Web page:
IT departments have gone through several fundamental changes over the past couple of decades. Today’s technology seems space-aged compared to what was available just 10 years ago, and IT professionals everywhere are just trying to keep up.
Many businesses are seeing their IT expenses, or costs, rise. They’re being forced to invest more in their technological infrastructure and, in many cases, the growing demand of superior technology is driving budgets through the roof. IT costs are expected to maintain this upward trajectory for years to come, and for businesses with already-tight budgets, this seems like an insurmountable challenge.
So why is it that IT costs keep climbing, and what can you do to resist those increases?
These are some of the most important factors influencing the steady rise of IT costs:
- Personal devices. Mobile devices are quickly taking over the IT landscape. Employees are relying on more than a stationary desktop work computer to handle their tasks, often juggling multiple laptops, tablets, and smartphones, and blending personal and professional equipment to get their jobs done. This isn’t inherently problematic; in fact, it could save employers money by foregoing the need to purchase new equipment for every employee. However, it introduces complexity and security risks into an already complex and vulnerable system, and gives IT workers more headaches when it comes to solving problems and ensuring compatibility.
- Network complexity. We’re seeing more points of connectivity within our networks. More people are tapping into networks from more locations, and we’re relying on more interconnected devices, especially with the dawn of the Internet-of-Things. Even a small hiccup, from a single device, could disrupt this network, and there are more devices to manage; this means you’ll require more IT help (and better IT talent).
- Data volume. It’s believed that businesses spent a collective $57 billion on big data technology in 2017. In 2018, that figure is expected to grow considerably. Big data is in, and many businesses are clamoring to adopt better data gathering and analysis strategies just to keep up with the competition. Gathering, storing, protecting, and analyzing big data requires extensive resources and support, so the more data your company gathers, the more you’re going to spend on it.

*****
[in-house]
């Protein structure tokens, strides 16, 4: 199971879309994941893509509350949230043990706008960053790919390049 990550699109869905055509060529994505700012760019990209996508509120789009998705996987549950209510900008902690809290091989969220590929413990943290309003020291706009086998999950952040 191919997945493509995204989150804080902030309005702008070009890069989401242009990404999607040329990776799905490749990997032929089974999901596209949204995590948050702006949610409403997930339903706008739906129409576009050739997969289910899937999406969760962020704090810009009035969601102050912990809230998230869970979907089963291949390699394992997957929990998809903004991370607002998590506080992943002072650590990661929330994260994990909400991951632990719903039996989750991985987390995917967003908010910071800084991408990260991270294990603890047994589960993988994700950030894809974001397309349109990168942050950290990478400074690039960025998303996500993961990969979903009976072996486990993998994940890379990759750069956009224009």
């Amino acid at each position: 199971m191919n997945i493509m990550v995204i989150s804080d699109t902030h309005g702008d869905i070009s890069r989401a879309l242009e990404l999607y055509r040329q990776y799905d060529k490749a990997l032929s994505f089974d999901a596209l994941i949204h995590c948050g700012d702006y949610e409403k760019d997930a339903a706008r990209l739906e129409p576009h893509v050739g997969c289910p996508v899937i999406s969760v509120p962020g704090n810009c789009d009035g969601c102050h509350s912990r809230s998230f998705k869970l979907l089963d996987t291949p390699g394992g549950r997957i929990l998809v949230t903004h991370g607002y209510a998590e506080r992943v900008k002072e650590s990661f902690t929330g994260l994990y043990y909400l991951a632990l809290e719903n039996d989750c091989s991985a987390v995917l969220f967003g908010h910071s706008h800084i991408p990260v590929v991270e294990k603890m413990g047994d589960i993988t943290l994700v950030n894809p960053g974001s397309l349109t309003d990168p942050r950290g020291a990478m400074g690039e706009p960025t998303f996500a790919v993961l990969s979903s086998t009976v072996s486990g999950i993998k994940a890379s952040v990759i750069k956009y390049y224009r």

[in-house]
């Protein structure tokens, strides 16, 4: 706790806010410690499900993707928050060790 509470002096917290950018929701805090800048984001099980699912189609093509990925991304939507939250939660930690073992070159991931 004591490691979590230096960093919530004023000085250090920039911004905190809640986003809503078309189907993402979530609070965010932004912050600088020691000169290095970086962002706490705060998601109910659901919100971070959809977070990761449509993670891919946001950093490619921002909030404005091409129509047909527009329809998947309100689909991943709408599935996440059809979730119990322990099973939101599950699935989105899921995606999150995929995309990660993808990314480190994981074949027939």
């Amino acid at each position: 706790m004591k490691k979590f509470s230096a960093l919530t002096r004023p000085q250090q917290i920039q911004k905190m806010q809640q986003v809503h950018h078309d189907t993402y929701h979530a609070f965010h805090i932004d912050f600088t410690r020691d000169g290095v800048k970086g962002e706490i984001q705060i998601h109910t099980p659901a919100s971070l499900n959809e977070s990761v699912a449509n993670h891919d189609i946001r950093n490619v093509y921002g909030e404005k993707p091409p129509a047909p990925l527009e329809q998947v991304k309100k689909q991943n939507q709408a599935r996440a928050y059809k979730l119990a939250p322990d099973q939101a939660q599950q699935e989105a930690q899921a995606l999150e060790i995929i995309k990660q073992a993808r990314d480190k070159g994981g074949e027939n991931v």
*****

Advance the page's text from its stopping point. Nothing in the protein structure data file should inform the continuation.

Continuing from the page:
How to low the creep
So what can you do to fight against the increase of tech costs? Here are four steps you can take:
- Automate IT functions. You can start by automating as many IT functions as you can. Investing in automation software may cost some money upfront, but it will be far less expensive than hiring someone new to handle the same responsibilities. For example, you can use change management software to automate configuration changes, rather than submitting everything for manual review and progression.
- Train your staff members. You can also turn your individual staff members into peripheral IT professionals; rather than hiring a specialized subset of workers who focus exclusively on IT, you’ll spend time training your existing staff to handle some IT responsibilities on their own. Your workers will become more skilled, and you’ll spend less money.
- Outsource the work. Many businesses are finding that it is easier to outsource their IT work than to maintain everything in-house. IT firms and organizations specialize in providing IT services, so they tend to have a higher level of expertise, and can do things more efficiently.
- Invest in your tech. If you want your budget to be successful, you can’t keep funneling it to routine maintenance and chore-like tasks. It may seem counterintuitive to save money on IT by investing more money in better technology, but that’s exactly what you have to do. In the tech world, you get what you pay for, and paying for the least expensive option will usually leave you with more problems than you started with.
There’s not a whole lot you can do about the steady rise of IT costs; technology is going to become more and more complicated, and demand is going to keep increasing. Ultimately, this is a good thing, since better technology means you can accomplish more as a business. You can however, make sure your organization is doing a better job of stewarding the resources you’ve been given and make more efficient use of the IT expenses that you decide to take on.